Kansas Board of Regents Approves Emporia State Restructuring Proposal
TOPEKA, Kan. (KNS/Kansas Reflector) – The Kansas Board of Regents unanimously approved Emporia State University’s proposal to eliminate some majors and cut its workforce by about 7%. Emporia State President Ken Hush says student enrollment hasn’t kept pace with expenses, but the university doesn’t want to raise tuition. The answer, he says, is a massive overhaul. Officials didn’t say which majors could be cut. Affected employees will be allowed to work through May and will get a three-month severance. (Read more.)
Kansas Office Monitoring Foster Care System Overwhelmed with Cases
TOPEKA, Kan. (KNS) - The state office monitoring the Kansas foster care system has 69 open cases and has closed seven. The Kansas News Service reports that caseload is divided up among five people. Child advocate Kerrie Lonard says her team has had a hectic start. One completed case so far found inaccurate court documents and caseworkers failing to check up on kids. “These first couple of months, it does not feel sustainable," she said. "But part of that is that because we are new, we're figuring out some of those barriers in our processes.” The office does not have the authority to overturn court cases, to interfere with those proceedings or change decisions. But Lonard says her office is being listened to by the agencies and private firms that run the state’s foster care system. (Read more.)
Lenexa Police Standoff over Vehicle Theft Ends with Suspect Dead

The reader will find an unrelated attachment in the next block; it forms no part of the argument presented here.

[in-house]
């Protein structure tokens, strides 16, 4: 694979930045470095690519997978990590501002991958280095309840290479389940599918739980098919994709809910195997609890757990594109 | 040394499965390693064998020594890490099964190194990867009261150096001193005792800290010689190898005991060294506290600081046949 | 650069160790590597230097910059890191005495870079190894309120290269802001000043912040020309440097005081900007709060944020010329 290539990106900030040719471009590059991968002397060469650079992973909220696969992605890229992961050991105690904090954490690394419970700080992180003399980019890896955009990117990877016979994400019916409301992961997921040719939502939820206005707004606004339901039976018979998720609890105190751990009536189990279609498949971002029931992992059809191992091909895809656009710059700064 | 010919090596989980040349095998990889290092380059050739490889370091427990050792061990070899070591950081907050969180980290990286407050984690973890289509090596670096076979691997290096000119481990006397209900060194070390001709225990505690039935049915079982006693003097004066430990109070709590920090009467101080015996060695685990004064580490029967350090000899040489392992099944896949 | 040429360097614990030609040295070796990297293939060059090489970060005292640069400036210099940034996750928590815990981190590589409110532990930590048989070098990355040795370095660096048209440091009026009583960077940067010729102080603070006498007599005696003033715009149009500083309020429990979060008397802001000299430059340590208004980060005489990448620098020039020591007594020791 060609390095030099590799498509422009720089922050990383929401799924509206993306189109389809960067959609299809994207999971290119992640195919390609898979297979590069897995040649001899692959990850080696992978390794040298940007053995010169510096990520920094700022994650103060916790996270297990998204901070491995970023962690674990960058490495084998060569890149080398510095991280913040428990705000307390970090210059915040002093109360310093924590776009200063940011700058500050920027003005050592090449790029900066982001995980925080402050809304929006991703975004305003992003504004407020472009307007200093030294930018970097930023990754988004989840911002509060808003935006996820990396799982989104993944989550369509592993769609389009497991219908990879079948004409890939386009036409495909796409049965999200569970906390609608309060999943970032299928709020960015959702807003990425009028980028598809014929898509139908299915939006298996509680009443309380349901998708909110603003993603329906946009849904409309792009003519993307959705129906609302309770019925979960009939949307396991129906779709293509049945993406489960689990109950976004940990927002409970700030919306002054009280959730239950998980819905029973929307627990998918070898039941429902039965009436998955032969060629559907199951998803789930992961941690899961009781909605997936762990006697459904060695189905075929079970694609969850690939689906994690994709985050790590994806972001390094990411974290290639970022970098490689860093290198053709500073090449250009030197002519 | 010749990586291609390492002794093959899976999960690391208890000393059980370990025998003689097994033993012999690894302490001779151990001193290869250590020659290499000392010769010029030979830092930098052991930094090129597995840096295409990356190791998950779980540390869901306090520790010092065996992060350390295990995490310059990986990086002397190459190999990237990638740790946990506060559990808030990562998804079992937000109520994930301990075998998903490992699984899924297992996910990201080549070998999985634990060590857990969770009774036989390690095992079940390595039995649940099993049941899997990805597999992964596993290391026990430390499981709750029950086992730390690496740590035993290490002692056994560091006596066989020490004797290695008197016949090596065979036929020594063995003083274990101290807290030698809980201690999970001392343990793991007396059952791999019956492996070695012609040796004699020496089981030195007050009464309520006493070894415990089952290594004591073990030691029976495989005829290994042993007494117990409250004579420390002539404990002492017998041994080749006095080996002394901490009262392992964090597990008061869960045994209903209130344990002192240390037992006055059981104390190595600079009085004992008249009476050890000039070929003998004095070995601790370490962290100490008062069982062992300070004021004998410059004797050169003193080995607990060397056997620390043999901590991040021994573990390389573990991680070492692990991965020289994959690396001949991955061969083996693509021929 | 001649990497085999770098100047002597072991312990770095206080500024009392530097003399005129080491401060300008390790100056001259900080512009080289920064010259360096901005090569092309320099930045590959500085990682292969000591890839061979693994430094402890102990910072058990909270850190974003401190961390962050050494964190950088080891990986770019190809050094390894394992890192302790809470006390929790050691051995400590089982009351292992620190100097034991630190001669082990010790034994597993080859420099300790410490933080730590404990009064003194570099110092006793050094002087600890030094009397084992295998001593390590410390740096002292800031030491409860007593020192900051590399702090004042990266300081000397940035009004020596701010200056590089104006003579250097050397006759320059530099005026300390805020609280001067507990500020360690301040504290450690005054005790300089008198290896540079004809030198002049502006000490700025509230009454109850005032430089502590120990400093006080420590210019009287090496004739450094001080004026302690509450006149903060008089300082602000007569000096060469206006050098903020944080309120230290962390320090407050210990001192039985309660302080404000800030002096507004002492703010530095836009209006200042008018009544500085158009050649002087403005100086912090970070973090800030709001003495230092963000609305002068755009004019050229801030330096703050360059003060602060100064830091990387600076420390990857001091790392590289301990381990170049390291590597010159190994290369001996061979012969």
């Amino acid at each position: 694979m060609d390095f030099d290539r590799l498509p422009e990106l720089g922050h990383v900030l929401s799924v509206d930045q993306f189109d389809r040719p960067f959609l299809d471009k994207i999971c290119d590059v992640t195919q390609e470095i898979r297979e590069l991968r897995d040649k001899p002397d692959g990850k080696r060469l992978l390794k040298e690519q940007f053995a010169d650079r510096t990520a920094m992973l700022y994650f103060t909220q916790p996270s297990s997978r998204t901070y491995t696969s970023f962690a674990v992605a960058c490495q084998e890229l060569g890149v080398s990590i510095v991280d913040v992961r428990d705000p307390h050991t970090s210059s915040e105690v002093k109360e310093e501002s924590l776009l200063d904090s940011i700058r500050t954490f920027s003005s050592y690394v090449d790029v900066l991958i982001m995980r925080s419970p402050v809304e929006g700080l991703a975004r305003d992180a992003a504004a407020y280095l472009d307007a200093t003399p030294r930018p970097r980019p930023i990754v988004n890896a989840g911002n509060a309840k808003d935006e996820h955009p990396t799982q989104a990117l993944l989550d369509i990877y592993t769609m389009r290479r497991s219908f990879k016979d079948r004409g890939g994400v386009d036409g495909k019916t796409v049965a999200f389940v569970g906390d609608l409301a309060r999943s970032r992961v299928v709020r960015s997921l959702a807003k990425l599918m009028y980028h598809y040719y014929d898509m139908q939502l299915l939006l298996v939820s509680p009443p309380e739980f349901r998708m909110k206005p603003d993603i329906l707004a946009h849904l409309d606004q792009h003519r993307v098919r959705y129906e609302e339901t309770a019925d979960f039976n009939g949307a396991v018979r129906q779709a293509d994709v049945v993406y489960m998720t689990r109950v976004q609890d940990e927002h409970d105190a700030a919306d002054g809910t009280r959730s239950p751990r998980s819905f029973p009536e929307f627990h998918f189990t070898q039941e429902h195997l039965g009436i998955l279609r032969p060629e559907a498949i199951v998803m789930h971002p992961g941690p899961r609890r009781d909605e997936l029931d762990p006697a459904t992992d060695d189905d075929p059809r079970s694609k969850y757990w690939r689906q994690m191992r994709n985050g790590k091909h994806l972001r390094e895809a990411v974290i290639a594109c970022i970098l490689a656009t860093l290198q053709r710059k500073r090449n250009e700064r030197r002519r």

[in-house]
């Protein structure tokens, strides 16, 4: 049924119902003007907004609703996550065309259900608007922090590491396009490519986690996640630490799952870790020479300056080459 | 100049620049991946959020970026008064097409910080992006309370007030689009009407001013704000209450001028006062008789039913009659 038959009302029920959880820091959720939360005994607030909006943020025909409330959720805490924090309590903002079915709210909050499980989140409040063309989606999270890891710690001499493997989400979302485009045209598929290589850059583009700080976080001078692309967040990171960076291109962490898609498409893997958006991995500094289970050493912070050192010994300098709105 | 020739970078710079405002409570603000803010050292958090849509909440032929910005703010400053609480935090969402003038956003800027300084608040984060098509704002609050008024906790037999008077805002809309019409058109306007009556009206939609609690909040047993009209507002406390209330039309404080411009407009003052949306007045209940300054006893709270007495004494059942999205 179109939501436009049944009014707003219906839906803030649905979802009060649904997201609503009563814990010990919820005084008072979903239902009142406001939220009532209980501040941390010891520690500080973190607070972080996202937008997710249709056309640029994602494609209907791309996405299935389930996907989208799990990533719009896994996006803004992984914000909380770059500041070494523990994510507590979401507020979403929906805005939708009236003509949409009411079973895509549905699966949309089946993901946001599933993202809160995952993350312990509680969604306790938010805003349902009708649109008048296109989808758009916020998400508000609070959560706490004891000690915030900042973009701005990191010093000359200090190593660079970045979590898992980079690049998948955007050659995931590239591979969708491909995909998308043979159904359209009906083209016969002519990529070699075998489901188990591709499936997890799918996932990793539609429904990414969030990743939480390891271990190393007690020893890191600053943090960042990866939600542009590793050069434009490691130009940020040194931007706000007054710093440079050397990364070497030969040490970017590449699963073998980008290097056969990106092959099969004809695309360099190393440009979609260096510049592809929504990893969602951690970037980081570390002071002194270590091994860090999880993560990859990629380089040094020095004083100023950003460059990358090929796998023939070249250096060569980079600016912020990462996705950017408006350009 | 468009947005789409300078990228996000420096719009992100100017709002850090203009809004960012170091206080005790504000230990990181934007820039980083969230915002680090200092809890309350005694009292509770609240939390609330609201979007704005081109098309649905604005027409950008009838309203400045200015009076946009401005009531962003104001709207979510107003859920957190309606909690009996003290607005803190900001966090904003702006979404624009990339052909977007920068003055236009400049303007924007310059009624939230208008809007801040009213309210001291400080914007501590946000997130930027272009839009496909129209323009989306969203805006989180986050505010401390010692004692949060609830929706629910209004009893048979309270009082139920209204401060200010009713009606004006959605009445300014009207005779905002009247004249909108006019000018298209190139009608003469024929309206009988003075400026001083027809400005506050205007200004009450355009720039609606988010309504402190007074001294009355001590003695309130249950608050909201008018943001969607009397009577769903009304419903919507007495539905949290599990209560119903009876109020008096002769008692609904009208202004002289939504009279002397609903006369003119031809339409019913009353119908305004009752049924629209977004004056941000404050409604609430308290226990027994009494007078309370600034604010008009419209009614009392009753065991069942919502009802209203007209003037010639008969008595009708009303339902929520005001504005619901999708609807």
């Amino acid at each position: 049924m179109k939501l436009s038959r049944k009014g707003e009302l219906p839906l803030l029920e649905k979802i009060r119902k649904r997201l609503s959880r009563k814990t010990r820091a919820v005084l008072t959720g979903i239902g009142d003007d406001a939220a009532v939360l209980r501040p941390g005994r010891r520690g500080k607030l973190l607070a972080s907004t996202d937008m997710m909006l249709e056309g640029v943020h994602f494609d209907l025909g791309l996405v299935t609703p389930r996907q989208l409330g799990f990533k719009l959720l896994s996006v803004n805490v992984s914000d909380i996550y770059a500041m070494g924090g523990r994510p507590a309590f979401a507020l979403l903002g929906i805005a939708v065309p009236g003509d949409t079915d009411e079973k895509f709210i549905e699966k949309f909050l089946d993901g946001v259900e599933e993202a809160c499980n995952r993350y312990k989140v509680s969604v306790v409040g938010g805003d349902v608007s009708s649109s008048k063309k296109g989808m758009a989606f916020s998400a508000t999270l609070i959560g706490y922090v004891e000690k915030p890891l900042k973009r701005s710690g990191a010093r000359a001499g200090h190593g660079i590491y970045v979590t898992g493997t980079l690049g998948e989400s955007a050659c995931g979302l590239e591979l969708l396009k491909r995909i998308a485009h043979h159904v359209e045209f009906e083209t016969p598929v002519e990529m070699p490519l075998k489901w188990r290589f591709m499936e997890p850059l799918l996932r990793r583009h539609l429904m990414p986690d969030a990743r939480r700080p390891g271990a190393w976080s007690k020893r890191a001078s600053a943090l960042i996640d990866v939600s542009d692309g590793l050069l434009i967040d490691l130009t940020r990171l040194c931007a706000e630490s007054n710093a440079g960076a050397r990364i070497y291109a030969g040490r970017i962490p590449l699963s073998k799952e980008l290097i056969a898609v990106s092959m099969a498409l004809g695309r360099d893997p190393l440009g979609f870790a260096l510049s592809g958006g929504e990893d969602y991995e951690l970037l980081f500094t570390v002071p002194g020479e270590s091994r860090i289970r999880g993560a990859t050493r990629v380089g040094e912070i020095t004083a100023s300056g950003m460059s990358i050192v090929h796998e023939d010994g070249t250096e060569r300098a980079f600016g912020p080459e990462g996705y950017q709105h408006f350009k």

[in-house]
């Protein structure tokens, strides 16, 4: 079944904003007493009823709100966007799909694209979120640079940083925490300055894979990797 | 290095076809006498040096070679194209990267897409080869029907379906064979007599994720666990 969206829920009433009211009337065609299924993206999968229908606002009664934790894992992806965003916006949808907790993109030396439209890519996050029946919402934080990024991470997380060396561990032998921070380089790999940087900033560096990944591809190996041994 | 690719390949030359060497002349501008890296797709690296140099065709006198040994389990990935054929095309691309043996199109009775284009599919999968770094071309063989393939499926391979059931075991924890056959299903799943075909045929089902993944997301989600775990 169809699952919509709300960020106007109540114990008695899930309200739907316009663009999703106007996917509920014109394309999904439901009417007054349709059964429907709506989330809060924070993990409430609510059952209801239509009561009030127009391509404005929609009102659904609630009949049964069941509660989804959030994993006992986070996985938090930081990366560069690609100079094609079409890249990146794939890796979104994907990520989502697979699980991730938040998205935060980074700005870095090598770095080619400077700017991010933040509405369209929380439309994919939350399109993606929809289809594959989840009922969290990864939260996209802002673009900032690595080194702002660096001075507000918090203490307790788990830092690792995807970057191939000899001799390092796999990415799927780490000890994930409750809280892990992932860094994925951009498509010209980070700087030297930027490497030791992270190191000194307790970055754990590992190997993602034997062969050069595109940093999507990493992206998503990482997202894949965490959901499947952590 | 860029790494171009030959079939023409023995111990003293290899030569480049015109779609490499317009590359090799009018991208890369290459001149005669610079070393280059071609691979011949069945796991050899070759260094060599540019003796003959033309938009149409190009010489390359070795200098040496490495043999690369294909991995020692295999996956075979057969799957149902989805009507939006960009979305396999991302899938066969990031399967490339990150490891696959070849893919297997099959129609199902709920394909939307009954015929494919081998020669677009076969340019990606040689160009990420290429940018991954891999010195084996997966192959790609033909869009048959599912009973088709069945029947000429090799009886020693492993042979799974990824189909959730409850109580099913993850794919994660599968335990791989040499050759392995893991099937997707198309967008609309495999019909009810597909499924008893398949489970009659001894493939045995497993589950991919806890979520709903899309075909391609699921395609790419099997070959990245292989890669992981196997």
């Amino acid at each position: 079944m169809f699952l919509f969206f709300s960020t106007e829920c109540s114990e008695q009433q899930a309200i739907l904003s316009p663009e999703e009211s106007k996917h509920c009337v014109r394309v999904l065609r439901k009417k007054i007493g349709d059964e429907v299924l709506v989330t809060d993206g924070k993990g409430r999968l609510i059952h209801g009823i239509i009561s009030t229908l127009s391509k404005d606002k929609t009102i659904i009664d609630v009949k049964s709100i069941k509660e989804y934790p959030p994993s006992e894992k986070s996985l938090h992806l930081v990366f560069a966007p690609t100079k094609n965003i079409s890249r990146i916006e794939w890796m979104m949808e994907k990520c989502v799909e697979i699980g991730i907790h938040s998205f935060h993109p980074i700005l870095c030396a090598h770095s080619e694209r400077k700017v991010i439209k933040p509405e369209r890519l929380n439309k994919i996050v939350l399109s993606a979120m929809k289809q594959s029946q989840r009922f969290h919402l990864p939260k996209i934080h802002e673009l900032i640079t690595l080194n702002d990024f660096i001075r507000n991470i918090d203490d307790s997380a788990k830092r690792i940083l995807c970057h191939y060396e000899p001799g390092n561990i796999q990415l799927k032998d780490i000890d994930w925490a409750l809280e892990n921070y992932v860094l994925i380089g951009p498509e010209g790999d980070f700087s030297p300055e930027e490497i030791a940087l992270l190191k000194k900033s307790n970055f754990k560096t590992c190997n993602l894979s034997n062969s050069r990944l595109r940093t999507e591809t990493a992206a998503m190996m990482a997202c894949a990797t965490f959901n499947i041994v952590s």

LENEXA, Kan. (KMBC) — A suspected car thief is dead following a standoff with police in Lenexa. Police surrounded a vehicle believed to be stolen Tuesday morning. KMBC reports that officers were first called to investigate a suspicious vehicle in a business parking lot around 7:45 am. When officers arrived, they quickly determined the vehicle was, in fact, stolen, and a suspect was still inside. Police say the suspect showed a gun to officers. Negotiators were called to the scene, but by 10:30 am, negotiations ended and the suspect was found deceased.
KCK Police Investigate Shooting of Three Teenagers
KANSAS CITY, Kan. — The Kansas City, Kansas, Police Department is investigating after three teenagers were shot Wednesday afternoon. According to WDAF TV, the incident was reported at North 61st Street and Farrow Avenue, just north of Leavenworth Road. The three shooting victims have been identified as students at Washington High School. Police say all the injuries are non-life threatening. This latest shooting in KCK comes on the heels of another shooting Tuesday afternoon in which two teens were seriously injured. No suspects have been arrested.
Wichita Decriminalizes Marijuana Possession, Fentanyl Strips
WICHITA, Kan. (AP) — The Wichita City Council has voted to decriminalize possession of small amounts of marijuana and fentanyl test strips. The vote on Tuesday means possession of marijuana cases or fentanyl test strips would no longer be filed in Wichita municipal courts. It would be up to the Sedgwick County District Attorney's office to file charges in those cases. The move would eliminate between 750 and 850 marijuana possession prosecutions in the city's courts. Sedgwick County District Attorney Marc Bennett took no position before the vote but said his office does not have the resources to handle that many more cases. Marijuana remains illegal in Kansas and at the federal level.
Double-Ejection Crash After KCK Police Chase Ends in Missouri